Annette Lareau of the University of Pennsylvania and her colleagues found that virtually all the middle-class children in a study of their after-school life were as busy outside the classroom as they had been during the school day. “‘At one suburban school,’ she said, ‘I went through the schedule of 100 fourth graders and couldn’t find a single child who did not have any organized activities.’ The researchers also determined that the time children spent in such activities rose in tandem with the mother’s education: 4 hours 54 minutes per week for the children of mothers with some college, 5 hours 37 minutes for the offspring of college graduates, and 6 hours 33 minutes for the children of mothers with graduate degrees.”[xxxiii] It used to be that dad was the breadwinner, but now in America, the whole family sweats in the bakery full time trying to allay the anxiety of the shrinking number of opportunities to succeed.
In a narrative where survival of the fittest is a dominant belief it is inevitable that we would also come to believe in the existence of both prey (victims) and predators (the elite). Sociologists are now increasingly speaking of a culture of victimhood when referring to American culture. Robert Hughes published a book in 1993 entitled Culture of Complaint anticipating this phenomenon.
Felicia Joy Wong runs the small think tank that the Roosevelt Institute created to promote the legacies of Franklin and Eleanor Roosevelt. She is worried about the growing economic inequality between the “have’s” and the “have-nots.” She described America in 2016 as “a fear-catalyzed gated community for a privileged few, and a violent, racially hostile, ‘Lord of the Flies’ race to the bottom for the rest of us.”[xxxiv] She is clearly not one to mince words but who’s to argue?
Whatever group we see ourselves belonging to, belief in the Other enters into the story in a way that weakens the fabric of our community. “Today  millions of Americans believe that their side is basically benevolent while the other side is evil and out to get them.”[xxxv] We really are victims but not in the way most of us would think. It can’t be that we are victims of our highly competitive neighbors or terrorists thousands of miles away because they possess the exact same human traits that we have.
Our fear originates in our minds and in the story we tell ourselves. Then we choose to deny the truth of reality and choose unconsciousness so we don’t have to “feel” the truth of our true identity. Then the false identity reacts to the illusion of the fear-driven narrative in our minds and we are thereby enslaved. There is a way out of this madness and that choice is always available for those who have grown tired of their “survival of the fittest” behavior.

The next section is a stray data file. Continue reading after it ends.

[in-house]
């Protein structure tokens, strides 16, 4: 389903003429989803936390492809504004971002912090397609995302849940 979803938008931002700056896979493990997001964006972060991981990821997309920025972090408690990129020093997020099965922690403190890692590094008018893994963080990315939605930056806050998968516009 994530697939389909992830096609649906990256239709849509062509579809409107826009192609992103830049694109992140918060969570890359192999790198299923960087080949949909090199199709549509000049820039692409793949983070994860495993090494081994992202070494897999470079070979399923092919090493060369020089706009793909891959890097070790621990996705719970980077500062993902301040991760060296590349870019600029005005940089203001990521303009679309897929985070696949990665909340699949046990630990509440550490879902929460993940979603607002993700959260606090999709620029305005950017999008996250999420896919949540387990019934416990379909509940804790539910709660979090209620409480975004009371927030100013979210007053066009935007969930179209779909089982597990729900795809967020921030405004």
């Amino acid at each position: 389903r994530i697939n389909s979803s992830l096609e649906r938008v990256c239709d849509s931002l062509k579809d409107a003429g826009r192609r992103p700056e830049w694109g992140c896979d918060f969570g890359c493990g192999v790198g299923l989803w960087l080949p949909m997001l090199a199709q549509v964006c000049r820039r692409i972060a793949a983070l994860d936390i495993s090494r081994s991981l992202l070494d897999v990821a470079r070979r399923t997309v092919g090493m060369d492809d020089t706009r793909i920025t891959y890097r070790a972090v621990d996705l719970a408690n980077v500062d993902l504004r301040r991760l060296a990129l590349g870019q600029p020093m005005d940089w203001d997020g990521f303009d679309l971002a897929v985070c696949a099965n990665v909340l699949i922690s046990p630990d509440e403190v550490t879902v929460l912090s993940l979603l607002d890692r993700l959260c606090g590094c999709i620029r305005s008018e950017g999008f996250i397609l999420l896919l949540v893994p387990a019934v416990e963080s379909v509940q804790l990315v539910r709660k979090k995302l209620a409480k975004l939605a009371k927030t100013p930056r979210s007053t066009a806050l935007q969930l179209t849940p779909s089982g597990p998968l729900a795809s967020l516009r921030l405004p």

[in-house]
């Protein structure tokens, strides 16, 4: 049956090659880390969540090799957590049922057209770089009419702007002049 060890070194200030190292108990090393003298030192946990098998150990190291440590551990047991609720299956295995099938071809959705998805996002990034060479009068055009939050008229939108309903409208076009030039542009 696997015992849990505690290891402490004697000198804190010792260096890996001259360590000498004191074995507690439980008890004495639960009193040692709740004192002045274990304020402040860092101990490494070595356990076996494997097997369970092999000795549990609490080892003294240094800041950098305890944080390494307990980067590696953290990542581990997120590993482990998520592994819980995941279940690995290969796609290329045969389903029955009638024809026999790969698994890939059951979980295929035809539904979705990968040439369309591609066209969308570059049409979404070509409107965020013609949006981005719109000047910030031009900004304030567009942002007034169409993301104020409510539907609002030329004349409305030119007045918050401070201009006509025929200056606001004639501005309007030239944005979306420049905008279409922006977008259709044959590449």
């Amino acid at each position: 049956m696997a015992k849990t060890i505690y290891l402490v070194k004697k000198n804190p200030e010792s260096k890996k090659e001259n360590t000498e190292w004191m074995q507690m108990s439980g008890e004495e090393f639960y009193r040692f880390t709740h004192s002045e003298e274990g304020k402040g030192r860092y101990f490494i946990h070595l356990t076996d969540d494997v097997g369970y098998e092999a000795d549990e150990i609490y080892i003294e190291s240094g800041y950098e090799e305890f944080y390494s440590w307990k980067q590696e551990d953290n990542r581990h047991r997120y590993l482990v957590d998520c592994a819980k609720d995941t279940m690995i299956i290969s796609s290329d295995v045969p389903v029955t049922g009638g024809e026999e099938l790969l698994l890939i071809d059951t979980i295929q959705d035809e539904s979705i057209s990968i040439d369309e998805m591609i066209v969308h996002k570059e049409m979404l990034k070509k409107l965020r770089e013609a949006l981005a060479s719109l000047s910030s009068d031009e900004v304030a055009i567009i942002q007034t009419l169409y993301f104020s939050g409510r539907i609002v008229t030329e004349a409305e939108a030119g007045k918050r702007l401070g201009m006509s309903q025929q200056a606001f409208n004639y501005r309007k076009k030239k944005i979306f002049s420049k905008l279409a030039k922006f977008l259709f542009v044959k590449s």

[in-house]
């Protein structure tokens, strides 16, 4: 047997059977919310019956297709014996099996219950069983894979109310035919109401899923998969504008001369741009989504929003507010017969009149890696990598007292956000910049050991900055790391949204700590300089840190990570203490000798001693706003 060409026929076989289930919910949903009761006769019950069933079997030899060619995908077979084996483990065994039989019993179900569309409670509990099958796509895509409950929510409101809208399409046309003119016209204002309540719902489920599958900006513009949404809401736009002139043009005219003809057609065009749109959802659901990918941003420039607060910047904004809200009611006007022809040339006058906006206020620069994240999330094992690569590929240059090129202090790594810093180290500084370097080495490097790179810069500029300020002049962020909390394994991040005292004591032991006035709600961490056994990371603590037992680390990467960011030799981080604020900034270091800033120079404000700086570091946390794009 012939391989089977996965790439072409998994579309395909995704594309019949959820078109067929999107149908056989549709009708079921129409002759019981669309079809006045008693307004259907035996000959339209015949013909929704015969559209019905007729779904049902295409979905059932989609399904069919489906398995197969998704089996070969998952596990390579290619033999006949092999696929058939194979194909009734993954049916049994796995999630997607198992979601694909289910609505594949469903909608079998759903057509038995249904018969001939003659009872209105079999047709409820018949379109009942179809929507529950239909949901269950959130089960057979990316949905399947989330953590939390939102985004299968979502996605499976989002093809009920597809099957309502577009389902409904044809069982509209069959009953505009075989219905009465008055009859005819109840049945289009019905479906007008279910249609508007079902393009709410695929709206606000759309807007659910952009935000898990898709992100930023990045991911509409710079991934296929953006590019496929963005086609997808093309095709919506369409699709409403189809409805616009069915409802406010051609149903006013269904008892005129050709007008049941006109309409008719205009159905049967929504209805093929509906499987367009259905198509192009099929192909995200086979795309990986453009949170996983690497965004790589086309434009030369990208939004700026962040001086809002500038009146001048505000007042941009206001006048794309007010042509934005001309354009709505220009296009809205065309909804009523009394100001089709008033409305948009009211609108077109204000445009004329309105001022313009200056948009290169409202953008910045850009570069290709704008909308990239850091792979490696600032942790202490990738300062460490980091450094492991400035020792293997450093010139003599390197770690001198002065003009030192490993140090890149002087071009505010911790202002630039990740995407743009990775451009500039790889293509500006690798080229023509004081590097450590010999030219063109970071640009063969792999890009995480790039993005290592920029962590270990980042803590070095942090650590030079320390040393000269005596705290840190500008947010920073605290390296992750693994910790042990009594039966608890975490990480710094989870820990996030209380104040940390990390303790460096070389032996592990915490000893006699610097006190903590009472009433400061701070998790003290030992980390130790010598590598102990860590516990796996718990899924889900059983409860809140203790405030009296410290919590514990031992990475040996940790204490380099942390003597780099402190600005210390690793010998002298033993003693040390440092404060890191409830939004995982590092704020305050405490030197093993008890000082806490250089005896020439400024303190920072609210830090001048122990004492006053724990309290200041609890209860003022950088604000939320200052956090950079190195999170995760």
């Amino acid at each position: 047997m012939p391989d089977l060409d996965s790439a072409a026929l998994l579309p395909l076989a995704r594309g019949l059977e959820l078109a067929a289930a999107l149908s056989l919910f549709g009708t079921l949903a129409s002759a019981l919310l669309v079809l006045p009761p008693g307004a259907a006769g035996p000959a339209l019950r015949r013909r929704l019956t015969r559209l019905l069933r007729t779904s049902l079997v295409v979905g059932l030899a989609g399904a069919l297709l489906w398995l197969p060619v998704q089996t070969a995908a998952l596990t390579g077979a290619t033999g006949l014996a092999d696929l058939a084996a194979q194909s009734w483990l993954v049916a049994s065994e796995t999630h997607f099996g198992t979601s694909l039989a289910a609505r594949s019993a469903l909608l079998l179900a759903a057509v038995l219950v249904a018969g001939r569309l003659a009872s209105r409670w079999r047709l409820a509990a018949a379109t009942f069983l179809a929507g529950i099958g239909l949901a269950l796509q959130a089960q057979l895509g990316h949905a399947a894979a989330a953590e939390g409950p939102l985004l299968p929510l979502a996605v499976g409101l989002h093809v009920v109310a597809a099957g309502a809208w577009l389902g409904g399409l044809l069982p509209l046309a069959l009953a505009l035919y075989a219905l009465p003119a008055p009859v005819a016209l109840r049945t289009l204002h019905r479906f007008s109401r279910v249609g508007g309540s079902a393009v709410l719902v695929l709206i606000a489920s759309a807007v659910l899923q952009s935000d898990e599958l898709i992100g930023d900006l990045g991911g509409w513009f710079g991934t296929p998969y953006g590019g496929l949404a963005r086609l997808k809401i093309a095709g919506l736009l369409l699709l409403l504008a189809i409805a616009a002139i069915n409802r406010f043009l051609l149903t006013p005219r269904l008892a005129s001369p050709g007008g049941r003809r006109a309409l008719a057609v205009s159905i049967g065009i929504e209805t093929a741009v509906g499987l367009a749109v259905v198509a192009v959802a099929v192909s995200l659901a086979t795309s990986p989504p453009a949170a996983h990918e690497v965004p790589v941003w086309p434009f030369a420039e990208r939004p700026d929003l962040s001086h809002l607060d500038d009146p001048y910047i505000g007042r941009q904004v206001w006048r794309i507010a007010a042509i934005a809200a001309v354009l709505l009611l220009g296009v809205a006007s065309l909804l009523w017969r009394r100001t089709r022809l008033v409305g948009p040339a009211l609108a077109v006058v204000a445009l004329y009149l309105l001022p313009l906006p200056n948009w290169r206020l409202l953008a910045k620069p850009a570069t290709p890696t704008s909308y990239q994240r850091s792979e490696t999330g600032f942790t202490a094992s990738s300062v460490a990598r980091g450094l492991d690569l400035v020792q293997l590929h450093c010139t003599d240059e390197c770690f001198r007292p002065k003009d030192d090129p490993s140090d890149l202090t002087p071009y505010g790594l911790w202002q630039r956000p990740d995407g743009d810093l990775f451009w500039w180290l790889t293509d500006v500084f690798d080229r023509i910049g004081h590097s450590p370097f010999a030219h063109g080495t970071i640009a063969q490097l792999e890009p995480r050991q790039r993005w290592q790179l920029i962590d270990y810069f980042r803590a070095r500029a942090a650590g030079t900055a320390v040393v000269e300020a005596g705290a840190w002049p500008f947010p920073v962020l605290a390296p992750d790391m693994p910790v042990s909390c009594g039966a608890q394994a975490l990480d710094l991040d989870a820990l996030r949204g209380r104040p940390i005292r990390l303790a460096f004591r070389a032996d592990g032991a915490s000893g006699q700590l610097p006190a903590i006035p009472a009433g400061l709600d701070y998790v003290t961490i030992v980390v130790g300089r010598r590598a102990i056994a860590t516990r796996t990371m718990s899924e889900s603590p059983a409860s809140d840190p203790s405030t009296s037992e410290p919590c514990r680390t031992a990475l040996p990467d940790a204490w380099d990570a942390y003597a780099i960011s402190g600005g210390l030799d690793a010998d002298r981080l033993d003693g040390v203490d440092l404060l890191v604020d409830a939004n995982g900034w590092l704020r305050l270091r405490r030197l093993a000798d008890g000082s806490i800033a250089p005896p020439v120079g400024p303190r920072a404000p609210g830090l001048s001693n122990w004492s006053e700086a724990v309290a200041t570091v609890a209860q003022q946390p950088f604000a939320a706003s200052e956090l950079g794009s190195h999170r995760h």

[i] Douthat, Ross. “The Secrets of Princeton.” The New York Times. April 7, 2013, page 11.
[iv] Cowen, Tyler. “How a Marriage of Equals May Promote Inequality.” The New York Times. December 27, 2015, page 6.
[vi] Brooks, Arthur C. “The Downside of Inciting Envy.” The New York Times. March 2, 2014, page 12.
[ix] Nicolaides, Becky M. and Andrew Wiese. “Suburban Disequilibrium.” The New York Times. April 7, 2013, page 5.
[xi] Callan, Erin. “Is There Life After Work.” The New York Times. March 10, 2013, page 9.
[xii] De Graaf, John. “Many Feel Trapped by Work.” The New York Times. September 7, 2014, page 9.
[xiv] Polk, Sam. “For the Love of Money.” The New York Times. January 19, 2014, page 6.
[xix] Dwyer, Jim. “’Greed Just Took,’ Recalls a Father Who Led a Secret Life of Crime.” The New York Times. January 29, 2014, page A16.
[xx] Bromwich, David. “Market-Driven Behavior.” The New York Times Book Review. October 5, 2014, page 20.
[xxv] LeBlanc, Adrian Nicole. “Country at a Crossroads.” The New York Times Book Review. November 9, 2014, page 18.
[xxvii] Jaret, Peter, and Bill Hogan. “A Desperate Gamble.” AARP Bulletin. January-February 2014, page 24.
[xxviii] Bruni, Frank. “The Church’s Errant Shepherds.” The New York Times. July 7, 2013, page 3.
[xxxii] Angier, Natalie. “For Career Jugglers, Life Goes By Fast.” The New York Times. November 26, 2013, page D5.
[xxxiv] Lewis-Kraus, Gideon. “The Change Artists.” The New York Times Magazine. July 24, 2016, page 34.
[xxxv] Brooks, Arthur C. “The Real Victims of Victimhood.” The New York Times. December 27, 2015, page 19.
Find a much more in-depth discussion in books by Roy Charles Henry.